US visit fruitful; today’s Pakistan different from six months ago: Bilawal

Says his first goal of the US visit was to help the flood victims

Foreign Minister Bilawal Bhutto-Zardari said on Thursday that his visit to the US was fruitful, purpose of which was to help the flood victims in Pakistan.

He claimed that today’s Pakistan clearly different from what it was six months ago. He also claimed that a lot of work has to be done for the flood-affected. “At this critical time, the demand for pre-elections is like playing with the lives of the flood victims,” he said, addressing a press conference in Washington on Thursday. “The top priority is to aid flood victims; politics is a distant second. Nothing that we do for the flood evacuees is adequate.” He said the United Nations Secretary-General put the flood issue on top of the agenda during the UN session. He expressed gratitude to the world community for the help they offered to Pakistan for the flood victims.

The minister said, “We have not reached the stage of reconstruction and rebuilding. We are still in the phase of relief and rescue.” “You must have witnessed improvement in the country’s foreign affairs during the six months of our government. Also, you must witness a clear difference between today’s Pakistan and what it was six months ago,” Bilawal noted. He said that Pakistan faces shortage of food as crops have been destroyed by floods. Pakistan faced massive flooding right after the country inked an agreement with the IMF, he said.

The COVID-19 pandemic and the Ukraine war have triggered price hike around the globe, he said. Bilawal said, “Besides floods, our agenda was to improve relations with the US. The visit to the US was successful.” Both the countries are expected to make further progress in trade, agriculture, health and other sectors, he said. He suggested that India and Pakistan work together on climate change issues. The world would suffer if there is no agreement on climate change issues, he warned.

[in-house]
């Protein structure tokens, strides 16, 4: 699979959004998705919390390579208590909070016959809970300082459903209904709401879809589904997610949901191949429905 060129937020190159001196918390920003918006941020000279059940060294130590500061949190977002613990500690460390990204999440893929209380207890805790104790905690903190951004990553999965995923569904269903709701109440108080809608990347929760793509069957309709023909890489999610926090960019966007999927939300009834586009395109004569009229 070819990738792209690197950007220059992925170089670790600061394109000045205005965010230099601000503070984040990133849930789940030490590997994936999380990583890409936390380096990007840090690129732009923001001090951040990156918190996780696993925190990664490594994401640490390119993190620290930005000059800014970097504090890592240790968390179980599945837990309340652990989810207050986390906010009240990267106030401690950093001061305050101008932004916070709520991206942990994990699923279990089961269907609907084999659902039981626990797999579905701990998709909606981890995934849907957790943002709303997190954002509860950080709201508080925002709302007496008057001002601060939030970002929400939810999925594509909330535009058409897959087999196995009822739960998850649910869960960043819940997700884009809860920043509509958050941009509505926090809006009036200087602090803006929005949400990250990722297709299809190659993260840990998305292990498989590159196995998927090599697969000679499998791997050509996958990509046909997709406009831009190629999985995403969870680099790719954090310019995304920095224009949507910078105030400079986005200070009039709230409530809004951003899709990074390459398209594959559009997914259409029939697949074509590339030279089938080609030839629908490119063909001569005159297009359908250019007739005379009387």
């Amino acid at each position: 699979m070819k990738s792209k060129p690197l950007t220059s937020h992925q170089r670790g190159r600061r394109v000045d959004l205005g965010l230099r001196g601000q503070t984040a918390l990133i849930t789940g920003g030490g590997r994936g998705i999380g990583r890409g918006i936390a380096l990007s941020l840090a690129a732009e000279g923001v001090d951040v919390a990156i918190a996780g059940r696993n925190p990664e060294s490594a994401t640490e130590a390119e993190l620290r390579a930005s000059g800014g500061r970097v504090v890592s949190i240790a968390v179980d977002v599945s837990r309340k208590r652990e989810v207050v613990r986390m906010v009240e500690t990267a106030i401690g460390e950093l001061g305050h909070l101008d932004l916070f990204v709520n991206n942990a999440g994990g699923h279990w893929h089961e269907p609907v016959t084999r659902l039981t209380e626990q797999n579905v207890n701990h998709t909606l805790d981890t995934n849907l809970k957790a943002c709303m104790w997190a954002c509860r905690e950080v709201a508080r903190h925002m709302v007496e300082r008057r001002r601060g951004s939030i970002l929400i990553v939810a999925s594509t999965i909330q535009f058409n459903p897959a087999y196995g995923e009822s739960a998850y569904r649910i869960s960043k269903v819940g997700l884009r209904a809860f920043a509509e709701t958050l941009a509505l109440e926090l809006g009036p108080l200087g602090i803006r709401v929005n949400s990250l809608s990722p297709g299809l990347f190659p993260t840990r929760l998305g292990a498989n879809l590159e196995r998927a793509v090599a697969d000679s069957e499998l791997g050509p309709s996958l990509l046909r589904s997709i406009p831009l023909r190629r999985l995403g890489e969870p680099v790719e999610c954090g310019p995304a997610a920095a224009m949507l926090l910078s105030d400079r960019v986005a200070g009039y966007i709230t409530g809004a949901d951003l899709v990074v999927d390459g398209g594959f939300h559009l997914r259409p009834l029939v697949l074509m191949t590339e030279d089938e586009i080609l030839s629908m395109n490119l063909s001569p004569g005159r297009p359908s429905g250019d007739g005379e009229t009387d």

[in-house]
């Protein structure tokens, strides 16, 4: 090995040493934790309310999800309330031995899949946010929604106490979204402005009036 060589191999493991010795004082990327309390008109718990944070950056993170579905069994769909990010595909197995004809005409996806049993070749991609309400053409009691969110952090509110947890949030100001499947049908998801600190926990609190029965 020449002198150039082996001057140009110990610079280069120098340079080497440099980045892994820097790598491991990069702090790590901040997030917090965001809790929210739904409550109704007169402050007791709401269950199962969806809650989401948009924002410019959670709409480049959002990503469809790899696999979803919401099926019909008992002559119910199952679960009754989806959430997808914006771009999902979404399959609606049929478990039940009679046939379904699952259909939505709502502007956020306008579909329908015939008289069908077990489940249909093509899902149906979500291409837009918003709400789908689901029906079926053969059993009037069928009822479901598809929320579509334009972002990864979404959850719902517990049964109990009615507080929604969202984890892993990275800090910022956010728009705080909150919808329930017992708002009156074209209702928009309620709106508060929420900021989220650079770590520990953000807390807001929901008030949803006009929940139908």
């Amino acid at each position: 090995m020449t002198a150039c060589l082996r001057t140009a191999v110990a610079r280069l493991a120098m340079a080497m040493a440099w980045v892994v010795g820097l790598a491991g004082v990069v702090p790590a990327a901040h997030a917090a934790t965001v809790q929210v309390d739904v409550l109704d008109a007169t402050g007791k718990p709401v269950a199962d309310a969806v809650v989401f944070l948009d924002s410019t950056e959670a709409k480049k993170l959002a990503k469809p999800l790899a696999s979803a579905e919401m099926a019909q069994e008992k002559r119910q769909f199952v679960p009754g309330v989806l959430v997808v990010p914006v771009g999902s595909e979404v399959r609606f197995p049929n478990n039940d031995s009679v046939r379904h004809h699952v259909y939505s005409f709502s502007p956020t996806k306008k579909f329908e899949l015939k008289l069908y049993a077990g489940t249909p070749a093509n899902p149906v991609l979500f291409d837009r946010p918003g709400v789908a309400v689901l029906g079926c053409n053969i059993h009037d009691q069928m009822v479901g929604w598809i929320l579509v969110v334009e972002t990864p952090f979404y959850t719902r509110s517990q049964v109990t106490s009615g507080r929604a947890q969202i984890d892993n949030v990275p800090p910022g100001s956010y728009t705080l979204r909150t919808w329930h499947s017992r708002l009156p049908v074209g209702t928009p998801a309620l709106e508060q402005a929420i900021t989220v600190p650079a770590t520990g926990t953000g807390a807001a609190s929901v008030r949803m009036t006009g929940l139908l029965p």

Bilawal said the ten biggest countries affected by climate change will have to raise their voices together. He proposed to the world to work together as it is the only solution to the climate change problem. He also criticised PTI Chairman Imran Khan, saying the PTI leader has damaged the foreign policy and economy of the country, said the foreign minister. However, Pakistan is back on the right track, he said, thanking God.

“It would be unfair if Asad Majid [Pakistan’s ex-envoy to the US when the cipher was delivered] was penalised for a wrong committed by Imran Khan,” he said. Asad Majid is fulfilling his responsibilities, he said.

Also, in a meeting with Senator James Risch, Ranking Member Senate Foreign Relations Committee, Bilawal highlighted the ongoing devastating impact of the floods in Pakistan which resulted in more than one-third of the country being submerged in water. Appreciating the $66.1 million US assistance, he said “Pakistan needs much more as initial estimates indicate damages of more than $30 billion.” The Foreign Minister underscored the challenges being faced by the affected population, including impending health catastrophes, particularly outbreaks of malaria, dengue and water-borne diseases in the affected population, food insecurity and more.

He emphasized Pakistan was a victim of climate change despite being minimally responsible for greenhouse emissions. Pakistan was committed to building back better and greener climate resilient infrastructure but the scale of the calamity necessitated international support. Bilawal said the US Congress had historically stood by Pakistan in natural disasters and urged continuing cooperation. Referring to “people in waist-deep waters searching for signs of their devastated towns”, the Senator empathised with the Foreign Minister on the devastation wreaked by the floods. Both sides also discussed regional issues, including the need for a peaceful, stable Afghanistan. The Foreign Minister invited the Senator to visit Pakistan to witness the first-hand impact of the floods.

In a meeting with Senator Robert Menendez, Chairman US Senate Foreign Relations Committee in Washington DC, Bilawal lauded the United States’ assistance for flood relief, saying that the magnitude of the disaster necessitated sustained and long-term cooperation. He urged Chairman Menendez’s personal leadership in mobilising support in the US Congress, which historically had stood by the people of Pakistan during such natural disasters. The Foreign Minister said that the flood crisis provided an opportunity to Pakistan to build back better, greener and resilient infrastructure.


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